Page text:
Well done, ma’am

Yesterday’s news that what appeared to be an emerging alliance between the SLFP and the JVP is not going to happen at least for the time being will certainly disappoint those who hoped to see the Ranil Wickremesinghe government quickly fall and themselves installed in office. But whatever his or her politics, the national minded must surely accord President Chandrika Kumaratunga a well-deserved accolade for not caving in to the opportunism of instant political advantage and going the JVP way of dealing with the peace process.

There is no escaping the reality that this country must forge a real and lasting peace and there is no way of doing that without negotiating with the LTTE. This newspaper has been consistently unhappy about the government playing along with the ‘all take and no give’ strategy of the Tigers, making unbelievable and sometimes criminal concessions just to keep the peace process on track. The LTTE have made and won outrageous demands and are today in a most advantageous bargaining position. Given what happened in the USA on 9/11 and the resulting anti-terrorist global backlash, the situation should have been anything but that. But the Tigers are sitting pretty, no doubt sprucing-up the latest impossible demands they plan to make as the price for returning to the negotiating table.

All this is undoubtedly true, but there is no military option that Sri Lanka can resort to now. We have had the benefit of the cease-fire, warts and all, for 19 months and its beneficial impact on the economy is readily visible. But, as has been repeatedly pointed out, no war does not mean peace and we are far away from that happy situation. The National Question or ethnic problem, however it may be termed, could have been resolved many years ago without the blood and carnage if the major political players were big enough to place the national interest above their own petty political advantage.

The history of what both the UNP and SLFP did to prevent their rivals in government effect a settlement is too well known to bear repetition. The end result is that the resolution of the problem that has bled this nation white, on terms that would be grabbed today by the Sinhala polity, was not to be.

That is why we say that President Kumaratunga deserves the commendation of all national-minded Lankans for refusing to play the game the way the JVP demanded for the short-term advantages for herself and her party. That’s what many of her predecessors did and the country continues to pay a heavy price for their folly. No settlement will ever be possible on the JVP’s terms and tying up any deal with that party on that basis will mean the end of both the on-going peace process and the international goodwill that Sri Lanka currently enjoys. The president obviously understands the bigger picture better than many of her party colleagues greedy for office and she has in the best tradition of good statesmanship refused to subvert the national interest for that of her party.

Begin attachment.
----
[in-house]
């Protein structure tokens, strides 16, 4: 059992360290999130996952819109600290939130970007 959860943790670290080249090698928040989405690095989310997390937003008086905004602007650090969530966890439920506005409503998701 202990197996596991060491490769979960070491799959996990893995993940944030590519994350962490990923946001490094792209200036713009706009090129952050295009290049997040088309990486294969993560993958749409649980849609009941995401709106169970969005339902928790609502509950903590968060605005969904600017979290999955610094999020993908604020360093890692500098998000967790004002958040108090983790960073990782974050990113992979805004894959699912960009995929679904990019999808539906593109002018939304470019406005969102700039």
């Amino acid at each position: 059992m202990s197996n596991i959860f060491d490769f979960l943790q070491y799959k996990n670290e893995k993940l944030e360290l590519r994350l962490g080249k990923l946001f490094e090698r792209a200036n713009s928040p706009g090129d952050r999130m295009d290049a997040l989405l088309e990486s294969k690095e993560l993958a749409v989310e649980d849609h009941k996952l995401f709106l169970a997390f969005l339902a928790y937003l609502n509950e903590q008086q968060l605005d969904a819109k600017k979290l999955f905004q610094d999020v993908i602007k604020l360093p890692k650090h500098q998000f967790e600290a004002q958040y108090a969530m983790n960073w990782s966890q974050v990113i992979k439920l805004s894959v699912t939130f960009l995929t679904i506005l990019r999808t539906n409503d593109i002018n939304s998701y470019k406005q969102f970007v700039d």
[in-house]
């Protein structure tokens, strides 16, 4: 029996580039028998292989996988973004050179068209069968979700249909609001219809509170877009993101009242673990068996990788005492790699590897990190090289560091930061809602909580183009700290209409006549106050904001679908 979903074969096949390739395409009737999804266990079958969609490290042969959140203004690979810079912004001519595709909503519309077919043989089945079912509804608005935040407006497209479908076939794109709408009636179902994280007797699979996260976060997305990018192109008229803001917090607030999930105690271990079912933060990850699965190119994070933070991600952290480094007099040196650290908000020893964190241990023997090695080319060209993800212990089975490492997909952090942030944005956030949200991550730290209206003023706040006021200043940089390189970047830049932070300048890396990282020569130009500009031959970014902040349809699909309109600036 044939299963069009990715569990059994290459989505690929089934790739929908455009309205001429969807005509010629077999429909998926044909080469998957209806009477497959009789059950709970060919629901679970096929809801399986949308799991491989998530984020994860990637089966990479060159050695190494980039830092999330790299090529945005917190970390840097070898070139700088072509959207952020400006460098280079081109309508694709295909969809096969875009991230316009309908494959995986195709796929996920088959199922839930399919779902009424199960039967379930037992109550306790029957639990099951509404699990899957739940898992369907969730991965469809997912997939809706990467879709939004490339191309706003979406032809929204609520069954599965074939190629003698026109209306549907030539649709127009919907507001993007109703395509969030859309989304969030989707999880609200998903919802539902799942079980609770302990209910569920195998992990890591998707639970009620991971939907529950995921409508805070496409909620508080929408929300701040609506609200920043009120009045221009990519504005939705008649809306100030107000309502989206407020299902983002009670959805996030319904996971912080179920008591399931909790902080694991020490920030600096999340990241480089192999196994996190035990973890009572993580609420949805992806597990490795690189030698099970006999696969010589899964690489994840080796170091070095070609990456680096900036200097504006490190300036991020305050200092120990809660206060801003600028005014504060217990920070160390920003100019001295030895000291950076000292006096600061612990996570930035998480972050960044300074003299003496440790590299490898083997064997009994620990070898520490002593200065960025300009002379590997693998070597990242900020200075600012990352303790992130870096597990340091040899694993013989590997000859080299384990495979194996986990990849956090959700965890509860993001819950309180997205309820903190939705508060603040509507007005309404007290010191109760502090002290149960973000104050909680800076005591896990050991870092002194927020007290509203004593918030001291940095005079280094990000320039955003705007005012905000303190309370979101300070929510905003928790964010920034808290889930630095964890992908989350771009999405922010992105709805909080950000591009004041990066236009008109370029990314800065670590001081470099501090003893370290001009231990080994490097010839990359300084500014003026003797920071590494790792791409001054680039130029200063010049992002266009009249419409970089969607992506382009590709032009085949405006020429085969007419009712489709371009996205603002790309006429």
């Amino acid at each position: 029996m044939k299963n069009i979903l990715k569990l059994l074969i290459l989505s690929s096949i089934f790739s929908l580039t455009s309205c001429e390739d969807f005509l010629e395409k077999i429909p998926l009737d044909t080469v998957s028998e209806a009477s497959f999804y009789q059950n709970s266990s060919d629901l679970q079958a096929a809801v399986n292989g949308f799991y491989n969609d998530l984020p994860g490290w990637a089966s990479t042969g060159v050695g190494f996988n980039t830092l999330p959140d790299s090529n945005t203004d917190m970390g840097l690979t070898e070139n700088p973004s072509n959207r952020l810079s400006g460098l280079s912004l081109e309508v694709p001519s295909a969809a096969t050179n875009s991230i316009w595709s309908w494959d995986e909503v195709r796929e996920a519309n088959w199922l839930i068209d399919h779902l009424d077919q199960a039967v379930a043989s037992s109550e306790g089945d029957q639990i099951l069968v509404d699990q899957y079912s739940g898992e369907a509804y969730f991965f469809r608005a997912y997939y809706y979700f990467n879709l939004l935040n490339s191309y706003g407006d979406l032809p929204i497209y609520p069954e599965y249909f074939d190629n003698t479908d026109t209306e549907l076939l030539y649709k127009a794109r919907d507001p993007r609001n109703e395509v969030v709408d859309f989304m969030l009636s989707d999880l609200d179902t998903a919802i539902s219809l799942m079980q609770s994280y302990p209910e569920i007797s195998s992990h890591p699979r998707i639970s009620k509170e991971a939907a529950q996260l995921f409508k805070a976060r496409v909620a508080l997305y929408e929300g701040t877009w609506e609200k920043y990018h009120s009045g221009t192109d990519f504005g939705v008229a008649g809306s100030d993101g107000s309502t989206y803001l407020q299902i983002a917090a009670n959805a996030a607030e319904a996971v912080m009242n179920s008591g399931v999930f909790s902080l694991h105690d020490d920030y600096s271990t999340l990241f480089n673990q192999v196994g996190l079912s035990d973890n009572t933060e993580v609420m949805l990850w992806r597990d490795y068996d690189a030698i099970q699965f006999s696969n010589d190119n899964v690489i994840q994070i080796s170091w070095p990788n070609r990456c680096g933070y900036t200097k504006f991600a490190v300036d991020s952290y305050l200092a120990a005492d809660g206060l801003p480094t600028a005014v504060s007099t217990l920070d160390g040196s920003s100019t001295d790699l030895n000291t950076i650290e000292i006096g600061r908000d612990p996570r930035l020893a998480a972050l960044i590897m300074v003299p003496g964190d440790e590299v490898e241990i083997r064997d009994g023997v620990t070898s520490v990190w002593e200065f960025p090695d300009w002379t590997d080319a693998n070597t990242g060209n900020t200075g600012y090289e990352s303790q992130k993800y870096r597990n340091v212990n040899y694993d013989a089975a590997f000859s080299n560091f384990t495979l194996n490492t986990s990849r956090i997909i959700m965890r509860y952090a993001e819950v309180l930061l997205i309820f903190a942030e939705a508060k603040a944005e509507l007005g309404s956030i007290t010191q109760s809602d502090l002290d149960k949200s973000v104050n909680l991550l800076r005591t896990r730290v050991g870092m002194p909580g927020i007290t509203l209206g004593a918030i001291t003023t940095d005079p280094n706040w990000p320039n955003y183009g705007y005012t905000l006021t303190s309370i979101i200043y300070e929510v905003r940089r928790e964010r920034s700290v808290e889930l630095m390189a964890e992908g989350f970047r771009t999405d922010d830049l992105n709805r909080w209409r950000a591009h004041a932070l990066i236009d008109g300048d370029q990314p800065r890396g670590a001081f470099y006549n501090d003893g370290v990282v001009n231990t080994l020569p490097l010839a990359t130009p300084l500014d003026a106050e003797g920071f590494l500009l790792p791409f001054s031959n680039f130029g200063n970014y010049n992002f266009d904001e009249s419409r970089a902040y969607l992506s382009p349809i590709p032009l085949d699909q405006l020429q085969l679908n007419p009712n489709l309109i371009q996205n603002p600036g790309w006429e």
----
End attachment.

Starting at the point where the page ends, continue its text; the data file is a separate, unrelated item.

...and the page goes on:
That does not mean that the danger is past. While no immediate alliance between the SLFP and JVP will be forthcoming, both the PA and JVP remains firmly committed to topping the UNF administration. If they can get the numbers right, as Ranil Wickremesinghe was able to do in 2000 and reduce the government to a minority, then the president will have no difficulty in installing a prime minister and government of her choice. She has the constitutional power and, indeed, the national obligation to do so if the parliamentary balance tilts in her favour. Given the way the government is letting the Tigers run circles round it, that task has no doubt been made easier for the PA and its allies.

As we have reported in our front page today, the mere fact that an instant arrangement between the SLFP and the JVP has not been achieved does not mean that the two parties will not help each other at any forthcoming election whenever that would be. It also necessarily follows that they will cooperate with each other to secure an early election which the president is empowered to call at anytime now if she so wishes. She misjudged both the handicaps of incumbency and the electoral wind the last time round and suffered defeat. In her next essay she would no doubt try to learn from those mistakes and get her act right although elections, like cricket, are always full of glorious uncertainties.

The terms the JVP was able to impose on the PA in the months before the last election to set up the "probationary government" it chose not to join are a clear indication of how far governments would go to remain in power. Of course many of the difficult conditions agreed upon were only superficially implemented. One example was that ministers forced out of office by the 12-member cabinet requirement retained their perks at the taxpayer’s expense. The JVP did not have time to crack any whips on this or any other score of omission or commission because CBK used her prorogation powers to forestal a parliamentary defeat and dissolved the legislature no sooner she had the constitutional authority to do so with the passing of one year from the previous election.

Next time round there will definitely be a mutually beneficial electoral arrangement between the JVP and SLFP if not the PA. The JVP may also choose to enter a coalition government if such a contest dethrones the UNF. Meanwhile the immediate risk to the continuance of the peace process has passed although how the government handles the process itself will certainly be a factor that will determine whether the next election will be premature or not.

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